NORBORG, Denmark—For Eaton Corp., a deal to divest the company's hydraulics business is being viewed as transformational.
For Danfoss A/S, the deal to acquire Eaton's hydraulics business also is being viewed as transformational, but in a different way.
Eaton's move to sell off the hydraulics business is part of that company's push to focus on business segments that have better earnings consistency.
Danfoss sees the $3.3 billion deal to expand its own hydraulics business in a way that's just impossible to do internally.
"We have long tried to figure out how we can become bigger in certain areas. For instance, we have not tried to get into the industrial market, that's not just something you can do just organically," said Eric Alstrom, Danfoss Power Solutions president. "You have to do it through acquisitions. We have always been interested in conveyance—hoses and fittings. But, certainly, it's nothing you can just start doing from scratch."
The transaction originally was expected to close in 2020, but Danfoss later said that would not happen until 2021.
Make no mistake, Danfoss is paying a pretty penny to take over Eaton's hydraulics business.
Eaton's $2.2 billion hydraulics business posted earnings before interest, taxes, depreciation and amortization of $250 million and has about 11,000 employees. Danfoss is paying a 13.2 earnings multiple.
While Eaton is selling off the hydraulics business, the company is keeping a rubber-related golf grips unit that has been housed in that segment. Eaton also is keeping a filtration business that was part of the unit.
Eaton CEO Craig Arnold previously said the sale "is part of the ongoing transformation of Eaton into a higher growth company with better earnings consistency. … We believe this transaction will create substantial value for our shareholders and allow our hydraulics employees to be part of a company that has a strong commitment to the hydraulics industry."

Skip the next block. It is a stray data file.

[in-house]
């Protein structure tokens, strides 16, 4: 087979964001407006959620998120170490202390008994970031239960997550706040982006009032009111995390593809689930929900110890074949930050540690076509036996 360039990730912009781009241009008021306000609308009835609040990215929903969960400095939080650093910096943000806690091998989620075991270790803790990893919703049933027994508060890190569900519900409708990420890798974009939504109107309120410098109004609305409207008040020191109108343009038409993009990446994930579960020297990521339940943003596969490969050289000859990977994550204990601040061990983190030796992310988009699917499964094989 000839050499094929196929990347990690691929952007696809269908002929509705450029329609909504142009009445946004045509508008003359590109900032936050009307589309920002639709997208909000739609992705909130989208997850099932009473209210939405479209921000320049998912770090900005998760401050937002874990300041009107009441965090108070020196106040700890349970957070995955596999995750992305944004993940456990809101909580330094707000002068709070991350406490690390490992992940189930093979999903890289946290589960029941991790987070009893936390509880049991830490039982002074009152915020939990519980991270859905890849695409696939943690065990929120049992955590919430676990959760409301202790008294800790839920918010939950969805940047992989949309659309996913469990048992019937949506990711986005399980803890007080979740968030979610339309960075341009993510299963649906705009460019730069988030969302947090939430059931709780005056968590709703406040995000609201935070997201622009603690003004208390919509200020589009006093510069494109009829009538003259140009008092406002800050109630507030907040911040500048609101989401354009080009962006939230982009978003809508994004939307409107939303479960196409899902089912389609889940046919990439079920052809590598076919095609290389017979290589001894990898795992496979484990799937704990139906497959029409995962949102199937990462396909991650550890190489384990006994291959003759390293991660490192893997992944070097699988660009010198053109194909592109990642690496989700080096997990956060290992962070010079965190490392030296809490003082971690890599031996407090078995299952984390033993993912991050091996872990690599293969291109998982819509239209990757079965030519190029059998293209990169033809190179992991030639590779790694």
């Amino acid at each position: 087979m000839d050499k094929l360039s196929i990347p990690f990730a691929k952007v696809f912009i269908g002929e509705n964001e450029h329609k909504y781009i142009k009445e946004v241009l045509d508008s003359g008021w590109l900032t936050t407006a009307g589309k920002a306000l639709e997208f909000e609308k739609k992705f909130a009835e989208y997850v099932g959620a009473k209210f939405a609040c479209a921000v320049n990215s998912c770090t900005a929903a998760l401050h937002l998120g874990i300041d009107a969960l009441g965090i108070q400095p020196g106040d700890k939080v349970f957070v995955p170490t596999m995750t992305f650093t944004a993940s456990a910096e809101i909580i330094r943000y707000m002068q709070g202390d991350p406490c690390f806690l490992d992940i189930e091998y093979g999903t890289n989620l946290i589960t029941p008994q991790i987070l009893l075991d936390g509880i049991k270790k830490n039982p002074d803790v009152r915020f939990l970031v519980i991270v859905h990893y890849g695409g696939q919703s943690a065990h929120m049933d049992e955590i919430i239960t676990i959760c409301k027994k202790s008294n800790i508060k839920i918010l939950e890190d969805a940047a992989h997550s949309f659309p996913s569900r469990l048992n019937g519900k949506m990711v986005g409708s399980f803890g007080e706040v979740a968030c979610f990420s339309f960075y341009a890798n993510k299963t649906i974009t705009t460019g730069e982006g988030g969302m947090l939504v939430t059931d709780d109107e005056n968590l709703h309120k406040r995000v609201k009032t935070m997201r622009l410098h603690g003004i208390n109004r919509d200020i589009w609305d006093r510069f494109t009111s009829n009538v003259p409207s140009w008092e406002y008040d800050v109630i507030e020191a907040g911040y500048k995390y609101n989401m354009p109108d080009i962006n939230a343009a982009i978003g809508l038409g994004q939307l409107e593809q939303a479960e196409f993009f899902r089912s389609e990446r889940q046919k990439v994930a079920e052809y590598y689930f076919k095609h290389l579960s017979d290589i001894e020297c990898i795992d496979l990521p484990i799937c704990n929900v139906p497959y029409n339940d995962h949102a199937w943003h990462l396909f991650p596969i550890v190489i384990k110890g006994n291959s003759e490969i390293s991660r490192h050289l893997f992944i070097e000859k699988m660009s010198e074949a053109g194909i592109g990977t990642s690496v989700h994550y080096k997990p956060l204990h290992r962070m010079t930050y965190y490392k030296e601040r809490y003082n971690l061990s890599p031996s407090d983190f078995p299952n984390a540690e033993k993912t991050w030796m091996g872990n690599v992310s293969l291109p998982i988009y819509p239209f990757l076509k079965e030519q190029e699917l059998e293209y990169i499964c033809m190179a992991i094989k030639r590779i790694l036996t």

The hydraulics business includes a wide variety of equipment and systems to serve a vast array of industrial and mobile applications.
While there are many components to hydraulic systems, rubber hoses are key in helping hydraulics do their job, whatever that job might be. Those hoses must withstand high pressures that allow hydraulic fluids to create equipment movement. Other aspects of hydraulics include pumps, motors, valves, controls and cylinders.
Other deals of note
• Another big deal involving the hose industry, came together in early February, when Italy's Manuli Rubber Industries acquired a majority share in Melbourne, Australia-based Ryco Hydraulics Pty. Ltd. The combination reaches across more than 120 countries with projected hose and fittings sales of $550 million (before the pandemic took hold).
• Cooper Standard Holding Inc. sold off its rubber fluid transfer and specialty sealing businesses in Europe and most operations in India to Mutares SE & Co. KGaA. Jon Banas, Cooper Standard's chief financial officer, said the deal was consistent with a long-term strategy to exit businesses that was not covering the cost of their capital.
• Avon Rubber P.L.C. decided to exit the milking equipment business to devote all of its resources to personal protective gear, selling its milkrite|InterPuls business to DeLaval Group our of Sweden for roughly $225 million.
• EnPro Industries Inc. sold its Stemco air springs business, including the Goodyear-brand air springs business, to private equity firm Turnspire Capital Partners L.L.C. for $32 million in cash and a $7.5 million long-term promissory note.
• Right Lane Industries, a holding company with a portfolio containing numerous U.S. manufacturing and industrial service companies, bought lightweight conveyor belt maker Belt Concepts from ContiTech USA Inc. ContiTech said the lightweight PVC belts made by Belt Concepts were a niche market and not part of its core strategy.
• Specialty polymer manufacturer Kraton Corp. completed the sale of its Cariflex polyisoprene products business to Daelim Industrial Co. Ltd. for $530 million. Kraton President and CEO Kevin Fogarty said it had little revenue and cost overlap with Kraton's core polymer and chemical segments.
Daelim's Cariflex PTE Ltd. unit said it will invest $50 million in an expansion of its Paulinia, Brazil plant, allowing the company to double its production capacity of IR latex.
• Synthomer P.L.C. closed on its acquisition of Omnova Solutions Inc., bringing London-based Synthomer eight U.S. manufacturing sites and 13 locations worldwide. Synthomer paid a total of $824 million, including assumption of debt.